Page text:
“The Loss of the Princess” (“Meyaveydes bas-meylekh,” 1807; also translated as "The Story of a Lost Princess") is the first story in the collected tales of Reb Nakhman of Breslov (1772-1810)—first published in a Hebrew and Yiddish edition in 1815—and is arguably the first modern short story written in a Jewish language. Reb Nakhman, great-grandson of the Baal Shem Tov whose teachings launched the Jewish religious movement known as Hasidism, was a spiritual leader in his own right, founding the Breslov branch of Hasidism, which exists to this day. Mixing traditional folk motifs with Kabbalistic imagery, this story is unlike previous Jewish stories in that it offers no explicit link to Jewish ritual or written tradition, no clear ethical teaching, and no conclusive ending. The mysteriousness of the tale, however, has exerted fascination for subsequent Jewish authors, particularly in Yiddish and Hebrew literature. The consecration of this new type of storytelling also consciously blurred once seemingly distinct lines distinguishing the sacred from the profane, the Jewish from the non-Jewish, and the specific from the universal in ways that are provocatively modern.
A note about the author’s name: Most sources refer to him as “Reb” Nakhman (or Nachman, or Nahman, depending on transliteration customs), or as a rebbe, rather than “Rabbi” Nakhman. In the Hasidic tradition of which Nakhman was an early proponent, a rebbe is distinct from a rabbi. A rabbi’s function historically was primarily legal, not pastoral; one consulted a rabbi on questions of kosher practices, marriage, even business ethics. In the Hasidic tradition that began in Eastern Europe during the second half of the eighteenth century, the figure of rebbe was, and is, a charismatic mystic. Although many rebbes, including Reb Nakhman, have been well-versed scholars of Torah, Talmud, midrash, and Jewish law, their unique role has been inspiring devotees to understand that ordinary actions contain the potential for extraordinary religious meaning. Hasidic rebbes have often included storytelling as part of their religious mission, and Reb Nakhman is perhaps the greatest of these storytellers.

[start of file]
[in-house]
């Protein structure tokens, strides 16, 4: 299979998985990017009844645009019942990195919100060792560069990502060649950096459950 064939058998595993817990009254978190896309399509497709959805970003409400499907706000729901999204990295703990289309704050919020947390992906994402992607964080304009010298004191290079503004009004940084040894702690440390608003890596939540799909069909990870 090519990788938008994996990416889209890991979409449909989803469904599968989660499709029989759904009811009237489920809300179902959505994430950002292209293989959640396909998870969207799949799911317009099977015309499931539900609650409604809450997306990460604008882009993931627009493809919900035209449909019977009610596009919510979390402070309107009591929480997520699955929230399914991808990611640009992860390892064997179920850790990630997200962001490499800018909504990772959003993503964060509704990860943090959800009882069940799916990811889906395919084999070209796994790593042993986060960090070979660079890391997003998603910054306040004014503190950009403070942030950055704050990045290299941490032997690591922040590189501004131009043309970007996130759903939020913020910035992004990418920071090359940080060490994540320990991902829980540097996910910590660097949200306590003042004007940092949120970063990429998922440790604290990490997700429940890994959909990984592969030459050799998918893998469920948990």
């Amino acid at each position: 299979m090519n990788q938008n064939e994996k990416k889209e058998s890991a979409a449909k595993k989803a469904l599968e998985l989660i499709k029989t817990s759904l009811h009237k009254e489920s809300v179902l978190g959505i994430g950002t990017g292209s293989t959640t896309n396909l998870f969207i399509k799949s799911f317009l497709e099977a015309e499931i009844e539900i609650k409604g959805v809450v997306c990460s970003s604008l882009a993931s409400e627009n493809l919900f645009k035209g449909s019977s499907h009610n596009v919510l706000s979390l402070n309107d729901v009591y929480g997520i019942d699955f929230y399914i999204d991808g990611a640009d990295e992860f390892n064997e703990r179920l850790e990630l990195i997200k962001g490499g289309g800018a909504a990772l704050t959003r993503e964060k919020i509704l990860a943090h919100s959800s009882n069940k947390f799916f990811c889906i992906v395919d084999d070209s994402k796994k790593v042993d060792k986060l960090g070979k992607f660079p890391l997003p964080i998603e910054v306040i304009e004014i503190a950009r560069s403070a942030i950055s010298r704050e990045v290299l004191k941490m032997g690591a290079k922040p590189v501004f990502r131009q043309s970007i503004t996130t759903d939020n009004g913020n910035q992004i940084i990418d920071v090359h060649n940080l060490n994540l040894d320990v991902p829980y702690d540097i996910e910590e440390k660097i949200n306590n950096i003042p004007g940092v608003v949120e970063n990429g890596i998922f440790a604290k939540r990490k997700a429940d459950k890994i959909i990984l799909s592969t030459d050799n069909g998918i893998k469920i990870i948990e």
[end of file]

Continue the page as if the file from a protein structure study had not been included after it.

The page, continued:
As for the name of Reb Nakhman’s hometown: one Yiddish linguist counted fifteen distinct spellings and pronunciations of the place name, including Bratslav, Brislov, Broslev, and Breslav. Contemporary Hasidim tend to refer to him as Nakhman of Breslov, and to their movement as Breslov or Breslover Hasidism. The town of Breslov is in present-day Ukraine. (It is not to be confused with the city of Breslau [now Wroclaw], which is in Western Poland, or Bratislava, which is now the capital of Slovakia.) In fact, Reb Nakhman was born in the town of Miedzybóz, but he is associated with Breslov because he chose to begin his career as a Hasidic rebbe there.
Cover image: Painting, "The Wandering Moon," ca. 1816-1820, by William Blake, a contemporary of Reb Nakhman. Blake was an English poet and artist whose devout Christian spirituality rejected the religious establishment and embraced mysticism, and whose work was rife with allegories not unlike Reb Nakhman's. From WikiArt.